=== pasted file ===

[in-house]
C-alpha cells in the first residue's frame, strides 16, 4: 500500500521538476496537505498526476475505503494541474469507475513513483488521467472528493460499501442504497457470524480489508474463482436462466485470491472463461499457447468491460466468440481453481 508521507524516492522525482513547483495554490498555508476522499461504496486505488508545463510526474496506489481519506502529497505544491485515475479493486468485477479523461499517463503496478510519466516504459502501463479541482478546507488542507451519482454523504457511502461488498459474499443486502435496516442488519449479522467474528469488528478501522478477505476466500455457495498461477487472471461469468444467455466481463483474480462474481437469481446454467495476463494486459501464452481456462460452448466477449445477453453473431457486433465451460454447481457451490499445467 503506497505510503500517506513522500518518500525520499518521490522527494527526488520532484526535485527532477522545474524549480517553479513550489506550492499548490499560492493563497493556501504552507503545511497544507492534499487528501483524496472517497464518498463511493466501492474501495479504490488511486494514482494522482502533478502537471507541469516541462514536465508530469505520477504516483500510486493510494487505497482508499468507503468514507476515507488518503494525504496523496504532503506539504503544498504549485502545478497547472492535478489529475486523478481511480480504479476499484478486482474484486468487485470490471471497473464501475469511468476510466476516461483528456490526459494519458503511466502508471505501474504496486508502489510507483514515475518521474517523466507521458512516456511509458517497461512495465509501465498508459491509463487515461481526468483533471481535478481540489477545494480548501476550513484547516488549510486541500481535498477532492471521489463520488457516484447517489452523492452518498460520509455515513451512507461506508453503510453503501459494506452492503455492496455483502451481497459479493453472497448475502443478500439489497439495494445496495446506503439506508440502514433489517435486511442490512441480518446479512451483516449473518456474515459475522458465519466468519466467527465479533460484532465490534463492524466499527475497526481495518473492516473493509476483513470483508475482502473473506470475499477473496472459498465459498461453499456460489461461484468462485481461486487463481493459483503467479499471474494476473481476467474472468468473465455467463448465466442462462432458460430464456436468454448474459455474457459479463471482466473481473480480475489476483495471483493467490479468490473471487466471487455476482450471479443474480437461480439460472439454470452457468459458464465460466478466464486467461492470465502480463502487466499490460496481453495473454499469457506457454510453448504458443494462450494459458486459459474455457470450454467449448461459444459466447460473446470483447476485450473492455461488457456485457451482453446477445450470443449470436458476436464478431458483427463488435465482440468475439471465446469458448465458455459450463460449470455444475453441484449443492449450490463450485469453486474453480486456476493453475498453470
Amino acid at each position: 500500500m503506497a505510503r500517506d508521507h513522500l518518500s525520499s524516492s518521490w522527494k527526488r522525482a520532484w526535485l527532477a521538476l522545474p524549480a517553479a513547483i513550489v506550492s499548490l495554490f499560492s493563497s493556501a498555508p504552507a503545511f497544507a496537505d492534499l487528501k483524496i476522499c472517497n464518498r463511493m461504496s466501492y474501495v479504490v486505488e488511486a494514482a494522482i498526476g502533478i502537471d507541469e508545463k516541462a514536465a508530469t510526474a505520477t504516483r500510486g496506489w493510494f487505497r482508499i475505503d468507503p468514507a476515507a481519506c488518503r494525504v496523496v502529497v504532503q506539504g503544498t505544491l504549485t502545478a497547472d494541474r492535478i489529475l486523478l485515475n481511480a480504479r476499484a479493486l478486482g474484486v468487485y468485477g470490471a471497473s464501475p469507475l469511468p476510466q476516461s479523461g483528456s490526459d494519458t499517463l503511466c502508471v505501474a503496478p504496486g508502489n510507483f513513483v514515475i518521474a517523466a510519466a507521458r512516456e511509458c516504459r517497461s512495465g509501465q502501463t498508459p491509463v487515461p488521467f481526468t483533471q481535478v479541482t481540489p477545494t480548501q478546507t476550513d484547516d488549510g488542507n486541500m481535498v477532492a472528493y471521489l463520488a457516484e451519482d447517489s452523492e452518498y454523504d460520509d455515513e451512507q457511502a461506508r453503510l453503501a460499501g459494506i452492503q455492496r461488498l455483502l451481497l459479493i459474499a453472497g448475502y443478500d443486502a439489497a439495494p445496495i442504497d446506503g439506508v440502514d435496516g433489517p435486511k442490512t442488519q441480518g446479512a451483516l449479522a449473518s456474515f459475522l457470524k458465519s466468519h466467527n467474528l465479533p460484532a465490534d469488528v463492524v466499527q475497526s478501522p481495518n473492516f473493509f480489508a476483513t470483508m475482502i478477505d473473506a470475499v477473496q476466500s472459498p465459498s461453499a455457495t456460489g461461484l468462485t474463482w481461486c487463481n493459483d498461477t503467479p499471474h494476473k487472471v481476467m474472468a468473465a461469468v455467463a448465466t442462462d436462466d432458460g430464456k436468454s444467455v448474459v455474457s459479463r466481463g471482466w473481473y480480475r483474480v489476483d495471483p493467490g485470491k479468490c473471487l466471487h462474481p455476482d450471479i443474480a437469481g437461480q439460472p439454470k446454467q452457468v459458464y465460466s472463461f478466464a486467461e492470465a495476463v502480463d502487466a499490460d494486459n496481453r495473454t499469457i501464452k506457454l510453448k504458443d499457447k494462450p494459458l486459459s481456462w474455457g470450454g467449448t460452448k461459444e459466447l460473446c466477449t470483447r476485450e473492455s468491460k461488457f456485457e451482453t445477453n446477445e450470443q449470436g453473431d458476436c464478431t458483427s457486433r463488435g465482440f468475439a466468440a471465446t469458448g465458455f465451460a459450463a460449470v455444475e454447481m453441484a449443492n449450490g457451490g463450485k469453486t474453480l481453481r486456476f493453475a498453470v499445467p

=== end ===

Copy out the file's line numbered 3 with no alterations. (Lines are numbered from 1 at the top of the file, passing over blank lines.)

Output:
Amino acid at each position: 500500500m503506497a505510503r500517506d508521507h513522500l518518500s525520499s524516492s518521490w522527494k527526488r522525482a520532484w526535485l527532477a521538476l522545474p524549480a517553479a513547483i513550489v506550492s499548490l495554490f499560492s493563497s493556501a498555508p504552507a503545511f497544507a496537505d492534499l487528501k483524496i476522499c472517497n464518498r463511493m461504496s466501492y474501495v479504490v486505488e488511486a494514482a494522482i498526476g502533478i502537471d507541469e508545463k516541462a514536465a508530469t510526474a505520477t504516483r500510486g496506489w493510494f487505497r482508499i475505503d468507503p468514507a476515507a481519506c488518503r494525504v496523496v502529497v504532503q506539504g503544498t505544491l504549485t502545478a497547472d494541474r492535478i489529475l486523478l485515475n481511480a480504479r476499484a479493486l478486482g474484486v468487485y468485477g470490471a471497473s464501475p469507475l469511468p476510466q476516461s479523461g483528456s490526459d494519458t499517463l503511466c502508471v505501474a503496478p504496486g508502489n510507483f513513483v514515475i518521474a517523466a510519466a507521458r512516456e511509458c516504459r517497461s512495465g509501465q502501463t498508459p491509463v487515461p488521467f481526468t483533471q481535478v479541482t481540489p477545494t480548501q478546507t476550513d484547516d488549510g488542507n486541500m481535498v477532492a472528493y471521489l463520488a457516484e451519482d447517489s452523492e452518498y454523504d460520509d455515513e451512507q457511502a461506508r453503510l453503501a460499501g459494506i452492503q455492496r461488498l455483502l451481497l459479493i459474499a453472497g448475502y443478500d443486502a439489497a439495494p445496495i442504497d446506503g439506508v440502514d435496516g433489517p435486511k442490512t442488519q441480518g446479512a451483516l449479522a449473518s456474515f459475522l457470524k458465519s466468519h466467527n467474528l465479533p460484532a465490534d469488528v463492524v466499527q475497526s478501522p481495518n473492516f473493509f480489508a476483513t470483508m475482502i478477505d473473506a470475499v477473496q476466500s472459498p465459498s461453499a455457495t456460489g461461484l468462485t474463482w481461486c487463481n493459483d498461477t503467479p499471474h494476473k487472471v481476467m474472468a468473465a461469468v455467463a448465466t442462462d436462466d432458460g430464456k436468454s444467455v448474459v455474457s459479463r466481463g471482466w473481473y480480475r483474480v489476483d495471483p493467490g485470491k479468490c473471487l466471487h462474481p455476482d450471479i443474480a437469481g437461480q439460472p439454470k446454467q452457468v459458464y465460466s472463461f478466464a486467461e492470465a495476463v502480463d502487466a499490460d494486459n496481453r495473454t499469457i501464452k506457454l510453448k504458443d499457447k494462450p494459458l486459459s481456462w474455457g470450454g467449448t460452448k461459444e459466447l460473446c466477449t470483447r476485450e473492455s468491460k461488457f456485457e451482453t445477453n446477445e450470443q449470436g453473431d458476436c464478431t458483427s457486433r463488435g465482440f468475439a466468440a471465446t469458448g465458455f465451460a459450463a460449470v455444475e454447481m453441484a449443492n449450490g457451490g463450485k469453486t474453480l481453481r486456476f493453475a498453470v499445467p